There’s a big survey of retailers about current comics sales trends, ably put together by Shannon O’Leary up at Publishers Weekly today, called Despite Early Sales Slump, Comics Retailers Remain Upbeat. If you are not a PW subscriber you won’t be able to read it for a few weeks — I’ll link to it again when it goes live. To say it is an interesting piece is an understatement, as it suggests a real change in DM sales patterns, due to all the factors of modernization and digital and what not. Here’s the nut graph:
Most of the retailers we spoke with also reported that they’re seeing customers shifting their dollars away from lower-tier Marvel and DC books to Image and other publishers. “A lot of Marvel and DC titles are really at the bottom end, but Boom!, Image, and IDW have more titles that are more competitive with the top tier Marvel and DC,” says Carr D’Angelo. “We’re still selling a lot of comics because the money pool is the same, but maybe [customers are] taking a look and thinking, I don’t really need this C Level title but gosh, Sex Criminals looks awesome and I’m going to buy that instead.” Many other stores did, indeed, report that IDW’s Locke and Key is still a consistent big seller and Boom!’s Adventure Time, graphic novel trade book collections of the hit animated kids’ series, remains high on their sales charts.
So yeah. A new generation of readers, raised with a more eclectic marketplace, including graphic novels, and filmed entertainment starring Hellboy and The Walking Dead, aren’t an automatic gimme for Marvel or DC, but they do support their local comics shops. Anyway much more of interest in the piece—I look forward to more debate when it goes out to non subscribers.
This is as good a place as any to link to two pieces that seem to me to sum up the state of Marvel and DC as much as anything. I ran the solicitations last week as much as a chance for myself to pay attention to what Marvel and DC are doing as anything else, and what I saw didn’t inspire a mountain of confidence. Marvel’s flogging every horse over the finish line with a dizzying array of #1s and adjective from all new, now, ultimate, uncanny, amazing, and anything else. I have no idea how the editors keep track of this, let alone readers. All Uncanny Avengers and Amazing X-Men did was dilute long standing brands. At the same time, this chaos has led to the chance to take some creative risks and try new approaches, most notably with the New Ms. Marvel, whose second issue numbers will be as closely watched as what kind of meat they’re serving on those plates in Terminus on The Walking Dead.
Speaking of Ms Marvel, however, here’s an interview with writer G. Willow Wilson at Vulture, a general interest pop culture blog.
Kamala’s an avid fan-fiction writer. Why did you put that into the story?
Being a Muslim in America, I’ve noticed that there’s a ton of crossover between the Muslim community and geekdom. Part of that is outsider culture: When you’re growing up as a minority and you feel somewhat alienated from the mainstream, you’re going to seek out other people who feel that way. That’s what geek culture is traditionally about.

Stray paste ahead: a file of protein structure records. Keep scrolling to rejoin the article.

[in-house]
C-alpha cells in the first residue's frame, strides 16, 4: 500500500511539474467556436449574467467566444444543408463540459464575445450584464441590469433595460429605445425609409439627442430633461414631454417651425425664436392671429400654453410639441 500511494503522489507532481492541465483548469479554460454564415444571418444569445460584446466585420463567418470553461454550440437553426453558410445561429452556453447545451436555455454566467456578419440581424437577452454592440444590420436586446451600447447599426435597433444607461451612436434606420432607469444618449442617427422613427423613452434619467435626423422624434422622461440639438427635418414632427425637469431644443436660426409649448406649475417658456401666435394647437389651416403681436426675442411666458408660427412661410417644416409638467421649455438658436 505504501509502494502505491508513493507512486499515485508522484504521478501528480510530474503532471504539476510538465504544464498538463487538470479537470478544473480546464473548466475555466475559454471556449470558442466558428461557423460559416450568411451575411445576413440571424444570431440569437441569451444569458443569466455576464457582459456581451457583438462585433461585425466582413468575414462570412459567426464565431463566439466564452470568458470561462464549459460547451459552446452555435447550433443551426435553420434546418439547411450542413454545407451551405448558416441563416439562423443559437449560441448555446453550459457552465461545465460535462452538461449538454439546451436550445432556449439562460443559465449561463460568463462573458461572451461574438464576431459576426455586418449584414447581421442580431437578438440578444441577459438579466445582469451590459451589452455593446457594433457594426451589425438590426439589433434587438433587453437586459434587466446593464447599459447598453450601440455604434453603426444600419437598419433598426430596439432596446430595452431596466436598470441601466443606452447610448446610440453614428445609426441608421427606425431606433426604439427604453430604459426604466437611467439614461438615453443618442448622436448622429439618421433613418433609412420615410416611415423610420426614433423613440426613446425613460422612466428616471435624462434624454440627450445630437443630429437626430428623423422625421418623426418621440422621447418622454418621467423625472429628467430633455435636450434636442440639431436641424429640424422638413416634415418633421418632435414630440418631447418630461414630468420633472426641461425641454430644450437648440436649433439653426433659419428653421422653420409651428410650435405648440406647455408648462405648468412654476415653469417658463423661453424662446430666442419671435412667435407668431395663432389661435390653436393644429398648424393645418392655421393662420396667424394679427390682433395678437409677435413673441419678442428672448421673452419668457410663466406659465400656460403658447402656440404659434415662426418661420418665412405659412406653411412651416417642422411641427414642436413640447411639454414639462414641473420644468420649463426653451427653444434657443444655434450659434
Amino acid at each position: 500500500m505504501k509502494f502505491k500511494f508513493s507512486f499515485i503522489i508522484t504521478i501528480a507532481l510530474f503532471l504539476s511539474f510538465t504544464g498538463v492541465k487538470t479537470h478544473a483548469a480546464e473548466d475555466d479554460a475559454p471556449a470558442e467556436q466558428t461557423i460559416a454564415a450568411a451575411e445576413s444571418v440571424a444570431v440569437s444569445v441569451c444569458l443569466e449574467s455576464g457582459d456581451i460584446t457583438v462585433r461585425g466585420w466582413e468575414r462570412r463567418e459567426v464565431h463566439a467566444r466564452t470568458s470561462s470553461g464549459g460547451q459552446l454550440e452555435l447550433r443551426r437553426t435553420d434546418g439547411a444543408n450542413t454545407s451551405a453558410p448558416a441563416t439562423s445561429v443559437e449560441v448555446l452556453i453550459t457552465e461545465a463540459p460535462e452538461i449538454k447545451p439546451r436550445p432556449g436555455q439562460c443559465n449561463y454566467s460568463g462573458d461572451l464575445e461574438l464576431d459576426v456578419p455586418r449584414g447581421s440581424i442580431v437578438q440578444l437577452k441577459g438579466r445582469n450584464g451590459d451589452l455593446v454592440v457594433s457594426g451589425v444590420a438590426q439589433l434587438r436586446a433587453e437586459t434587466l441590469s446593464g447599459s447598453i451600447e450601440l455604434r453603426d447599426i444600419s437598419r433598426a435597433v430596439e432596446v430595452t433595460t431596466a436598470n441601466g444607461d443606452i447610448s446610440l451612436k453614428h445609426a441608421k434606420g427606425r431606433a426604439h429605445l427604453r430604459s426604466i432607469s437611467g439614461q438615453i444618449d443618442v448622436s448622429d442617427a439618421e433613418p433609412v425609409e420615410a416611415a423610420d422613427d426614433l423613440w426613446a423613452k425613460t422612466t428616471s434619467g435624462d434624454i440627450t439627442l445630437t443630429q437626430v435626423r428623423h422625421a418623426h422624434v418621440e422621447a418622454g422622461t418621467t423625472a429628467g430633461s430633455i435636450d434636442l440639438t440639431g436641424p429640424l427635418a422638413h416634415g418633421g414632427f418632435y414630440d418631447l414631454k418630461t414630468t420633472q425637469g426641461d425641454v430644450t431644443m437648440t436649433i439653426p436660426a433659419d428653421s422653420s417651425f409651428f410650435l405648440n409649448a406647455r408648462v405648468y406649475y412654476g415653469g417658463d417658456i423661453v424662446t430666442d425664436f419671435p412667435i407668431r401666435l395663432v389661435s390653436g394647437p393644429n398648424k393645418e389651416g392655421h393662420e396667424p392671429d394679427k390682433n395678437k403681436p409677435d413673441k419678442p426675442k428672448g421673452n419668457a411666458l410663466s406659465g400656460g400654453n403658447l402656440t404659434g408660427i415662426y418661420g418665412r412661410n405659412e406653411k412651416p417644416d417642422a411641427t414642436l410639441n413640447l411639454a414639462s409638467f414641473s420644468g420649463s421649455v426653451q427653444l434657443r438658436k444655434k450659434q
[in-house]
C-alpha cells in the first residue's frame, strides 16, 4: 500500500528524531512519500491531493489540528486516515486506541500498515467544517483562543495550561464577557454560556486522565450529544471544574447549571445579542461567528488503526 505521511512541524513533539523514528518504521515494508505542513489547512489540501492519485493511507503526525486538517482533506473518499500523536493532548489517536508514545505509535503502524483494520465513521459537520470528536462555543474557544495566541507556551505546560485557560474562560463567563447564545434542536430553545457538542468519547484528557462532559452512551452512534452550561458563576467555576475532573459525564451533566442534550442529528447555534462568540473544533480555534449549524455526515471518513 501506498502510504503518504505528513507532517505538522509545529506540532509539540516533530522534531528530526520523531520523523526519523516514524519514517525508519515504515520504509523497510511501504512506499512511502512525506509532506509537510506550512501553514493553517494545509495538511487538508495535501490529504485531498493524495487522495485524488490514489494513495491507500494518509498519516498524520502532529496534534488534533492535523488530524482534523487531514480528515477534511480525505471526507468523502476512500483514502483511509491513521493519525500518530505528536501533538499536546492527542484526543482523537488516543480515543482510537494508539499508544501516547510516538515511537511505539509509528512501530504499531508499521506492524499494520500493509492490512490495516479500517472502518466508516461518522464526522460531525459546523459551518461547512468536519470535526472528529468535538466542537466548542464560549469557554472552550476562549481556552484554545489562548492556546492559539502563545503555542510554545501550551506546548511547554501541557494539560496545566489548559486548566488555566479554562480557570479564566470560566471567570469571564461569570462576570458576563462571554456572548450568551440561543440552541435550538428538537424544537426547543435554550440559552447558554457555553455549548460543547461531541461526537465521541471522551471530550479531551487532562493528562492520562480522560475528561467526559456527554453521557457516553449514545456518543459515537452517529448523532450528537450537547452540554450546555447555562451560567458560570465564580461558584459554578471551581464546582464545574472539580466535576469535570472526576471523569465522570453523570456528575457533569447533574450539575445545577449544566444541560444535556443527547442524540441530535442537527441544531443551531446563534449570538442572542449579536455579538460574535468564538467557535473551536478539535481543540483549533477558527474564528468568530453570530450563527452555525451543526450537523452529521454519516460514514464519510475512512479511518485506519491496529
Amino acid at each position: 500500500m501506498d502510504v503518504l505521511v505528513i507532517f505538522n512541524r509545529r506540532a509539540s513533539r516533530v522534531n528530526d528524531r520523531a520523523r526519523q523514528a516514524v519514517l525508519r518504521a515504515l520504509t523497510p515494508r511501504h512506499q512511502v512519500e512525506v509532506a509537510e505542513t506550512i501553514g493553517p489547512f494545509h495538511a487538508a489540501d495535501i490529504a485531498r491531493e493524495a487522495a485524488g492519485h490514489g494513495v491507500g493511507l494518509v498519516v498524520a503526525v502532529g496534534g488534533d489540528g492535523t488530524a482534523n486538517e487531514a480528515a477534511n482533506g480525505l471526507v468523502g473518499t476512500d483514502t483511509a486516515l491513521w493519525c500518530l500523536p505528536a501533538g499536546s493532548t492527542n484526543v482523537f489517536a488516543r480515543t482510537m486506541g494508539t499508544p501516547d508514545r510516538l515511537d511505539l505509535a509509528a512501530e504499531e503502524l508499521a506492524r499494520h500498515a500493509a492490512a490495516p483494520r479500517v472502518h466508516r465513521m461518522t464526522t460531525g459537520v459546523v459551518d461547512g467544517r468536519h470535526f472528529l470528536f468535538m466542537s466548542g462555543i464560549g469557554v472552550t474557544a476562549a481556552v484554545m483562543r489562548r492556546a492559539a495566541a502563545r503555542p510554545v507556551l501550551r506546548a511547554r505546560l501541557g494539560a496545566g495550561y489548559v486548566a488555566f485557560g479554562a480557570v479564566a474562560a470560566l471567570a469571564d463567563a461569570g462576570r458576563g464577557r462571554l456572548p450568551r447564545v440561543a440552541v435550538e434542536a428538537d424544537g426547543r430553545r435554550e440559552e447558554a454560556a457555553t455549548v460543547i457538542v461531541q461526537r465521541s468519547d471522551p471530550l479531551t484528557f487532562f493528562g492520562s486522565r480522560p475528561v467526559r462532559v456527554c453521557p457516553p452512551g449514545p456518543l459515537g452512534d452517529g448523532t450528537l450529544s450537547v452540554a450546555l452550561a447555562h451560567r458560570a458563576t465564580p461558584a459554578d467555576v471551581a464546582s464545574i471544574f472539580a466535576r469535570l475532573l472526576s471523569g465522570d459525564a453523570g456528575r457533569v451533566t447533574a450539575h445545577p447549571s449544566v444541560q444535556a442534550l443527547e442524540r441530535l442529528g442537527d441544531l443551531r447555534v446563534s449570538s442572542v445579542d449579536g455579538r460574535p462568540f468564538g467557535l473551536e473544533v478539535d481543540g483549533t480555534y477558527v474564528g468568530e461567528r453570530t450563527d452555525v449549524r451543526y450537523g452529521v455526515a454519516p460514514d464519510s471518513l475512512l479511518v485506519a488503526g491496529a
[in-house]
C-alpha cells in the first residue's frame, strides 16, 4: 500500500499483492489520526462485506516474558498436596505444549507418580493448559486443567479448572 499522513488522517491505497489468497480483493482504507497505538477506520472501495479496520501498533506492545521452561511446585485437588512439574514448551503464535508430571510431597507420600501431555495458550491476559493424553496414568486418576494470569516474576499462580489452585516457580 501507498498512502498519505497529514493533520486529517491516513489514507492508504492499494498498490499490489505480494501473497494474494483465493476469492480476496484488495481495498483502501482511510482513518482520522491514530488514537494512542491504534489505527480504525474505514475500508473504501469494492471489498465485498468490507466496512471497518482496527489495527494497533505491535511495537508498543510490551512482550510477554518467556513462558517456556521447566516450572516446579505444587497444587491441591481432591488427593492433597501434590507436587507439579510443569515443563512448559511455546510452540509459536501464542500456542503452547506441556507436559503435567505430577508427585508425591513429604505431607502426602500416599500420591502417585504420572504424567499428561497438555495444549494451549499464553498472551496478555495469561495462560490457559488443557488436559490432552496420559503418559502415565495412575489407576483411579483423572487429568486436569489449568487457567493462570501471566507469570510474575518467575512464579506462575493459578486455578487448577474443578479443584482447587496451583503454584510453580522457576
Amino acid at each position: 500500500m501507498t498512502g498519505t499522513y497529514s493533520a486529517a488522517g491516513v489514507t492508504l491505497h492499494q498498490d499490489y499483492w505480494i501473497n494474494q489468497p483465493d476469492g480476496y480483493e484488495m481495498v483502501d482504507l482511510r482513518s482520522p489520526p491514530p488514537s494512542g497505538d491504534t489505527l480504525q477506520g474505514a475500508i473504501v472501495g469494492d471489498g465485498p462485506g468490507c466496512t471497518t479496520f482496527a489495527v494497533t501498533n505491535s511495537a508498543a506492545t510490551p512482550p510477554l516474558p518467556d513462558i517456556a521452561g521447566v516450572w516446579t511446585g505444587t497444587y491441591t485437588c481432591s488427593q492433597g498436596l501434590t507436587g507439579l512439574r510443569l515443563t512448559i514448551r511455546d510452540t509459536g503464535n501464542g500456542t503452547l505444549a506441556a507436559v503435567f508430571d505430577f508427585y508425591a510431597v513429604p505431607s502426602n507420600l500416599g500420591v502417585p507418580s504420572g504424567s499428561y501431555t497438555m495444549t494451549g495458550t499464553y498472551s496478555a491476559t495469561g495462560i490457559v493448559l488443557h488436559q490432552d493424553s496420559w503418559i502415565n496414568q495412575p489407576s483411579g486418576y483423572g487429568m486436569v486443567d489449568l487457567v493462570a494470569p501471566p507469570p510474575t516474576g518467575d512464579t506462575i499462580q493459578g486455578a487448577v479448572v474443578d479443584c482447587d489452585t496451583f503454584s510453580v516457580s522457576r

And also, I wanted her to be fleshed out and have a real personality, rather than being a model minority. Plus, if you lived in a world where there were actual superheroes? Especially in a place like Jersey City, where you’d literally probably see Daredevil in the streets or Thor flying overhead or whatever. It made sense to me, in that situation, that Kamala would grow up looking up to these actual real-world superheroes and becoming a fan-fic writer.
A few weeks ago, I myself did a q&a with Wilson before an eager SRO audience at the Word bookstore in Jersey City. Granted that it was a home town appearance—Kamala Khan is also from Jersey City—but maybe that’s the point. In a world of diversity, Ms. Marvel connects on a personal level with teenagers who live in the real world—and Kamala’s life just across the river from the exciting world of superheroes is a nice extension of a real world emotion into superhero terms. Ms. Marvel may be the flavor of the month or a game changer…we’ll see.
Meanwhile, at DC…man I hate writing about DC because it is of so little interest to me. I wish there were more cool things for me to write about DC, but their mainstream books have settled into an era of homogenized, house-look, continuity-crisis driven mush.
J. Caleb Mozzocco had a piece at Robot 6 last week called Whither Pandora? (Other than in ‘Trinity of Sin: Pandora’) that seemed to sum up much of the problem. Pandora was the mysterious figure behind the entire New 52 continuity reboot, but her story seems to have drifted away over the last three years
This lady was obviously important, and her story would be central to the understanding the new status quo of the DC Universe, right?
Unfortunately, DC has yet to follow up on the mysterious, in-story reasoning for the biggest change to its fictional setting and superhero line since Crisis on Infinite Earths (if not longer), and nothing underscores and emphasizes the publisher’s rather perplexing decision to build up the character and her conflicts and then ignore them like a reading of Trinity of Sin: Pandora #1: The Curse, the new trade collection of the first five issues of the series, plus the aforementioned FCBD title.
Both Marvel and DC are scrambling to keep their audiences, using everything that worked in the past—Five Years Later is a reboot of One Year Later from 2006—but the evolving demographics of comics readers and the steady drumbeat of competition from other media makes figuring out how anything will work ever more difficult.
Heidi MacDonald is the founder and editor in chief of The Beat. In the past, she worked for Disney, DC Comics, Fox and Publishers Weekly. She can be heard regularly on the More To Come Podcast. She likes coffee, cats and noble struggle.